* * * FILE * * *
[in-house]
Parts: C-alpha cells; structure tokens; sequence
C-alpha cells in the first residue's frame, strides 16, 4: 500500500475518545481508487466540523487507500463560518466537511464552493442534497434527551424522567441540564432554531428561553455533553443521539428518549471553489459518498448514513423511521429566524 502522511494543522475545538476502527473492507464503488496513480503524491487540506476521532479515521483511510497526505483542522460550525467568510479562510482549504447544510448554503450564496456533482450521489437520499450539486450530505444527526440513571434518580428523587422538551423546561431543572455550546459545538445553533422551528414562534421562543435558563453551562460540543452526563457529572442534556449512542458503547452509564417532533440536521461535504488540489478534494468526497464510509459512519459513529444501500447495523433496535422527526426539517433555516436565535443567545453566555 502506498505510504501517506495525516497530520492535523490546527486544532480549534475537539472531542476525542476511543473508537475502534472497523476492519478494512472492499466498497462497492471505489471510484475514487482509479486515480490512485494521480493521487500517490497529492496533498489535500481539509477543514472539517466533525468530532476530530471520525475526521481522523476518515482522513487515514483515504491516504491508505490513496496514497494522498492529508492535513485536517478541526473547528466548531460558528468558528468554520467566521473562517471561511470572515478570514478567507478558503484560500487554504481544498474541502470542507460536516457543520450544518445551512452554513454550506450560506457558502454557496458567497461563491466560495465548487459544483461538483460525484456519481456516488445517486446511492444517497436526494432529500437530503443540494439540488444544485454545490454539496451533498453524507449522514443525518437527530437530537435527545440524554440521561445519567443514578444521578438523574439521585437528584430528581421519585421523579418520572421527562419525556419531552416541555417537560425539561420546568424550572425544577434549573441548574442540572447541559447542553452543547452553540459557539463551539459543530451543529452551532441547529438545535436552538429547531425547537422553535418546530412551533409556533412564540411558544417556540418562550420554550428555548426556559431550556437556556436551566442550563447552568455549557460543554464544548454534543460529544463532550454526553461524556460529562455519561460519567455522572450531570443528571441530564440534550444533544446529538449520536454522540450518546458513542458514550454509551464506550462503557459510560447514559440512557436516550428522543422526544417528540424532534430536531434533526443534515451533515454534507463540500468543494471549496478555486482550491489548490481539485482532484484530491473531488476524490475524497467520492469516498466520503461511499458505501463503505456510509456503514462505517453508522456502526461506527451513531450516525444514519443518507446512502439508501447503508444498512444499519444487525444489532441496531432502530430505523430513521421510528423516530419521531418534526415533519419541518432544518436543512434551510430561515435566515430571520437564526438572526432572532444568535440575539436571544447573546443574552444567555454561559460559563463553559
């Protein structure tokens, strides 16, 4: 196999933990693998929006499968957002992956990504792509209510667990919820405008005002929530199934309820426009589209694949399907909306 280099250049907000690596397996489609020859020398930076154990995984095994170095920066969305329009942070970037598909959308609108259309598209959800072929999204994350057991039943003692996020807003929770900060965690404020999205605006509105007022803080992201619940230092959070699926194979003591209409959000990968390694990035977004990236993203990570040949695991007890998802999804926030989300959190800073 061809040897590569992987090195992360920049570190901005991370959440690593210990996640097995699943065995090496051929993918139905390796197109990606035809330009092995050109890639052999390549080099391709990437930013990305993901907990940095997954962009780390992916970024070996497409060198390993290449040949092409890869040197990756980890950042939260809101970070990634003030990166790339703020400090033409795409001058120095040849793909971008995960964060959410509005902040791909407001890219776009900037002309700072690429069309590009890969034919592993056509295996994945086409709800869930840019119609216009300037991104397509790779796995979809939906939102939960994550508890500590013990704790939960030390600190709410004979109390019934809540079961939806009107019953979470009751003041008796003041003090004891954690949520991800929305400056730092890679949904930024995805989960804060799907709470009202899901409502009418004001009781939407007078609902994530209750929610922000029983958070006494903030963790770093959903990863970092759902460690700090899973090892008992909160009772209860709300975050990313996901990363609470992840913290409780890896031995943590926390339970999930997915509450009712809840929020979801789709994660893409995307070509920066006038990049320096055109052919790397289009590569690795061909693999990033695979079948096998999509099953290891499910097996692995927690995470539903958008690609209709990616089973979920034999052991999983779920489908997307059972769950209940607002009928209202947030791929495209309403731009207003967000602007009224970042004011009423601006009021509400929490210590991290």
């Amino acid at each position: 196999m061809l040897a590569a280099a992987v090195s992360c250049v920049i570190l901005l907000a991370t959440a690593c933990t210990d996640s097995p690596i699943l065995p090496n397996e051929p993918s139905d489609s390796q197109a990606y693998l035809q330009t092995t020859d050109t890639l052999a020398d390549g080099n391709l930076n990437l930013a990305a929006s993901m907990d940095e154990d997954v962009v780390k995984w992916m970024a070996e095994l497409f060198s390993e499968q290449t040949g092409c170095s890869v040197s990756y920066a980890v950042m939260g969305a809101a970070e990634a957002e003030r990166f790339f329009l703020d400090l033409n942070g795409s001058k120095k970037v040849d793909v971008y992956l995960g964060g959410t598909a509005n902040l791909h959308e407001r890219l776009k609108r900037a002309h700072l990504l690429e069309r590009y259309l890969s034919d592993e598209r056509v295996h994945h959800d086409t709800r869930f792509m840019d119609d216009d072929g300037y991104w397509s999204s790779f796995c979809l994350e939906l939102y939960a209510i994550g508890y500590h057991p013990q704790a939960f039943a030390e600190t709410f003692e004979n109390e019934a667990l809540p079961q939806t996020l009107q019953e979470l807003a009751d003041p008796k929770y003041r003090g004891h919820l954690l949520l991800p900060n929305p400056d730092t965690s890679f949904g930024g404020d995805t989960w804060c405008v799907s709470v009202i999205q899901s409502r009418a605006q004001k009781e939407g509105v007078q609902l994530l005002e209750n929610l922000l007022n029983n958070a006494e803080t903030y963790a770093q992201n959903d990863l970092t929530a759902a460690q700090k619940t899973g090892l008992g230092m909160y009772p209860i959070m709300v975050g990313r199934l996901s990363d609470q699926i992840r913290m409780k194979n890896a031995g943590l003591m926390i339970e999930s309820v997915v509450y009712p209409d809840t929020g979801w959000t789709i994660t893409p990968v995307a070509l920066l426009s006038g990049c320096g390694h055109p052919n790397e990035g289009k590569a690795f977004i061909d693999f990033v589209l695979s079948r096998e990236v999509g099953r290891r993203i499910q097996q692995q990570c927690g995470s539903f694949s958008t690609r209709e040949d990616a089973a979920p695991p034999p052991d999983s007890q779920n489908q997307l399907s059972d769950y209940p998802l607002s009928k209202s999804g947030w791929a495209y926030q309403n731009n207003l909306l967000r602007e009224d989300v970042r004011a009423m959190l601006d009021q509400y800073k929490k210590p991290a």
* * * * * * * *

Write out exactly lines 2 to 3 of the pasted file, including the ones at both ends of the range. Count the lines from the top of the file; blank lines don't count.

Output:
Parts: C-alpha cells; structure tokens; sequence
C-alpha cells in the first residue's frame, strides 16, 4: 500500500475518545481508487466540523487507500463560518466537511464552493442534497434527551424522567441540564432554531428561553455533553443521539428518549471553489459518498448514513423511521429566524 502522511494543522475545538476502527473492507464503488496513480503524491487540506476521532479515521483511510497526505483542522460550525467568510479562510482549504447544510448554503450564496456533482450521489437520499450539486450530505444527526440513571434518580428523587422538551423546561431543572455550546459545538445553533422551528414562534421562543435558563453551562460540543452526563457529572442534556449512542458503547452509564417532533440536521461535504488540489478534494468526497464510509459512519459513529444501500447495523433496535422527526426539517433555516436565535443567545453566555 502506498505510504501517506495525516497530520492535523490546527486544532480549534475537539472531542476525542476511543473508537475502534472497523476492519478494512472492499466498497462497492471505489471510484475514487482509479486515480490512485494521480493521487500517490497529492496533498489535500481539509477543514472539517466533525468530532476530530471520525475526521481522523476518515482522513487515514483515504491516504491508505490513496496514497494522498492529508492535513485536517478541526473547528466548531460558528468558528468554520467566521473562517471561511470572515478570514478567507478558503484560500487554504481544498474541502470542507460536516457543520450544518445551512452554513454550506450560506457558502454557496458567497461563491466560495465548487459544483461538483460525484456519481456516488445517486446511492444517497436526494432529500437530503443540494439540488444544485454545490454539496451533498453524507449522514443525518437527530437530537435527545440524554440521561445519567443514578444521578438523574439521585437528584430528581421519585421523579418520572421527562419525556419531552416541555417537560425539561420546568424550572425544577434549573441548574442540572447541559447542553452543547452553540459557539463551539459543530451543529452551532441547529438545535436552538429547531425547537422553535418546530412551533409556533412564540411558544417556540418562550420554550428555548426556559431550556437556556436551566442550563447552568455549557460543554464544548454534543460529544463532550454526553461524556460529562455519561460519567455522572450531570443528571441530564440534550444533544446529538449520536454522540450518546458513542458514550454509551464506550462503557459510560447514559440512557436516550428522543422526544417528540424532534430536531434533526443534515451533515454534507463540500468543494471549496478555486482550491489548490481539485482532484484530491473531488476524490475524497467520492469516498466520503461511499458505501463503505456510509456503514462505517453508522456502526461506527451513531450516525444514519443518507446512502439508501447503508444498512444499519444487525444489532441496531432502530430505523430513521421510528423516530419521531418534526415533519419541518432544518436543512434551510430561515435566515430571520437564526438572526432572532444568535440575539436571544447573546443574552444567555454561559460559563463553559